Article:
High levels of AST and ALT only mean that the liver is inflamed, and can cause elevations by many factors other than hepatitis viruses, such as drugs, alcohol, bacteria, fungi and others in order to prove that the virus Hepatitis is responsible for the high, should blood for the antibody test Anti-hepatitis virus as well as genetic material.

Viral antibodies: antibodies are proteins produced by white blood cells that attack invaders, such as bacteria and viruses. It can detect antibodies against hepatitis A, virus B, C usually in the blood within weeks of infection, the antibodies remain detectable in the blood for decades afterwards. Blood tests of antibodies can be useful in diagnosing acute and chronic viral hepatitis.

In acute viral hepatitis, antibodies not only help to eliminate the virus, but also protect the patient from infection in the future by the same virus, that is, the patient develops immunity. In chronic hepatitis, however, the antibodies and the rest of the immune system can not eliminate the virus. Viruses continue to multiply and are released from liver cells into the blood, where their presence can be determined by measuring viral proteins and genetic material. Therefore, in chronic hepatitis, both viral and antiviral proteins and genetic material can be detected in the blood.

Examples of viral antibody tests include:

  • anti-HAV (hepatitis A antibody)
  • antibody to hepatitis B core, an antibody directed against the inner core material of the virus (core antigen)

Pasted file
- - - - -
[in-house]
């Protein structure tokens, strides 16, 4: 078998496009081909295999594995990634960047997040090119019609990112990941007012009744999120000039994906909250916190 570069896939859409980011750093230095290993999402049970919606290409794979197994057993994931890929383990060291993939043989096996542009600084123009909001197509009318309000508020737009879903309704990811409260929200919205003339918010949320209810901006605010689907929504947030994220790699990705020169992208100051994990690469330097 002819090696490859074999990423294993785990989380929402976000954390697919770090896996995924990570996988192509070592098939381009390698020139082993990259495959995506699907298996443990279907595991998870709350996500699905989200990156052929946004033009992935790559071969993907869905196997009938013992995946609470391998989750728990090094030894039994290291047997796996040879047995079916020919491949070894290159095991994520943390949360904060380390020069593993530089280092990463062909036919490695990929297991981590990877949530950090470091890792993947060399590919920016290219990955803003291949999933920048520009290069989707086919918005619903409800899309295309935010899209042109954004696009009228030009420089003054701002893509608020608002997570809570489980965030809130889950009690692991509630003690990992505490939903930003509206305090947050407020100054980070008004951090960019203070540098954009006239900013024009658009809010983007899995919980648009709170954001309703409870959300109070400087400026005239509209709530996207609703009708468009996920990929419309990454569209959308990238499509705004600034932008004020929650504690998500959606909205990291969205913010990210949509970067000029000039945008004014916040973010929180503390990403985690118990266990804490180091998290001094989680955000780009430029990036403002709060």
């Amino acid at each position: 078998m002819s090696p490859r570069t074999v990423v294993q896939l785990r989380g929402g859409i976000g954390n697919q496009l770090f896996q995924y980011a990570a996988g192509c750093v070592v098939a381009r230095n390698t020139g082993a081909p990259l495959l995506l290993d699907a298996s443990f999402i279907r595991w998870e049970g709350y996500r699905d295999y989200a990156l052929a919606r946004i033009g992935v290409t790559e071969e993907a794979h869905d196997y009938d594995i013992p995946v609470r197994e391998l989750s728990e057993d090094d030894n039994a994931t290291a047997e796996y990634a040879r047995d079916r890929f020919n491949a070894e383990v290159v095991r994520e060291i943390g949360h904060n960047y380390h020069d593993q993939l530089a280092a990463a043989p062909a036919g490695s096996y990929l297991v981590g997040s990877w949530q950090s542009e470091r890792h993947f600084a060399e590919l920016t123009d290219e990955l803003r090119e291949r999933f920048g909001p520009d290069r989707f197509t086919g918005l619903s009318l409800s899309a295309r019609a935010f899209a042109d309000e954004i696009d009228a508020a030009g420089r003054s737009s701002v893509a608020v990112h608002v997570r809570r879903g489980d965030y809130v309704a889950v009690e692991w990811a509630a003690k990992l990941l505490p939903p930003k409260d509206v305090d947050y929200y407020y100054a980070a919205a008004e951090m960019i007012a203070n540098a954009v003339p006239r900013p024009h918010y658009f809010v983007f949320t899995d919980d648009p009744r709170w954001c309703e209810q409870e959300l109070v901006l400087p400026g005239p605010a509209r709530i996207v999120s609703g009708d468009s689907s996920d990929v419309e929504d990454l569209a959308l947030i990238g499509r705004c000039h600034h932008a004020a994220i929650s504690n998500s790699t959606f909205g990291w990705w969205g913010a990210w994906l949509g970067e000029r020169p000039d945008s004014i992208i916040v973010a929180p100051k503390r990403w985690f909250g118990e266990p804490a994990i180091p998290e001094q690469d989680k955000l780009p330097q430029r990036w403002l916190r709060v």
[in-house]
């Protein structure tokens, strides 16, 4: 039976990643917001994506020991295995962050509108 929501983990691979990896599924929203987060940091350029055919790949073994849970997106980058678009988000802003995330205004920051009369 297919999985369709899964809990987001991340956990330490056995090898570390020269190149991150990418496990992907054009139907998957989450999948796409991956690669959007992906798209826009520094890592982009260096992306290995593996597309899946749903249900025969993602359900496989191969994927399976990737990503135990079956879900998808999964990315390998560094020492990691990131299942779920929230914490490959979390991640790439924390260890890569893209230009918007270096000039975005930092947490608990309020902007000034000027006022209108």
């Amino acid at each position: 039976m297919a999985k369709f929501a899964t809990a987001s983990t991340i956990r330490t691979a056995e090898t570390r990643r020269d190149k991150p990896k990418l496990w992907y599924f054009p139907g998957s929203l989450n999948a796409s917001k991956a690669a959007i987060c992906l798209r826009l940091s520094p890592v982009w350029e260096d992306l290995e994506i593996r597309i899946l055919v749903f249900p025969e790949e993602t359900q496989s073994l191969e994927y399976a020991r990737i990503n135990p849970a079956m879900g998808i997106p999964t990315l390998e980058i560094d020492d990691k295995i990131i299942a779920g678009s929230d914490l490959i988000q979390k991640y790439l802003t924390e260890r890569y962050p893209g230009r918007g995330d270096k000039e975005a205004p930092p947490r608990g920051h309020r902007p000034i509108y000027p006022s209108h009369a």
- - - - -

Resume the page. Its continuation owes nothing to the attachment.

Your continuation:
• antibody to hepatitis B surface, an antibody directed against the outer surface envelope of the virus (surface antigen)
  • antibody to hepatitis B e, an antibody directed against the genetic material of the virus (e antigen)
  • hepatitis C antibody, the antibody against the C virus

Viral proteins and genetic material: Examples of tests for viral proteins and genetic material are:

  • hepatitis B surface antigen
  • hepatitis B DNA
  • hepatitis B e antigen
  • hepatitis C RNA

Other tests: Obstruction of the bile ducts, from either gallstones or cancer, occasionally can mimic acute viral hepatitis. Ultrasound testing can be used to exclude the possibility of gallstones or cancer.

 

What is the treatment for viral hepatitis?

The treatment of acute viral hepatitis and chronic viral hepatitis are different. The treatment of acute viral hepatitis involves rest, relieve symptoms and maintain an adequate intake of fluids. The treatment of chronic viral hepatitis involves medications to eliminate the virus and take measures to prevent further damage to the liver.


Acute hepatitis

In patients with acute viral hepatitis, the initial therapy consists of alleviating the symptoms of nausea, vomiting and abdominal pain (supportive care). Special attention should be paid to medications or compounds, which may have adverse effects in patients with abnormal liver functions (eg, acetaminophen [Tylenol, etc.], alcohol, etc.). Only drugs that are necessary should be administered because the weak liver does not usually eliminate drugs and medications can accumulate in the blood and reach toxic levels. In addition, sedatives and sedatives are avoided because they can highlight the effects of liver failure in the brain and cause inactivity and coma. The patient should refrain from drinking alcohol, because alcohol is toxic to the liver. Sometimes it is necessary to administer fluids intravenously to avoid dehydration caused by vomiting. Patients with severe nausea and / or vomiting may need treatment for fluids and fluids intravenously.

HPV is not treated with acute antiviral medications. Acute hepatitis, although rarely diagnosed, can be treated with many medications used to treat chronic hepatitis. Treatment with Hecav is recommended mainly for 80% of patients who do not eradicate the virus early. The treatment results in the elimination of the virus in most patients.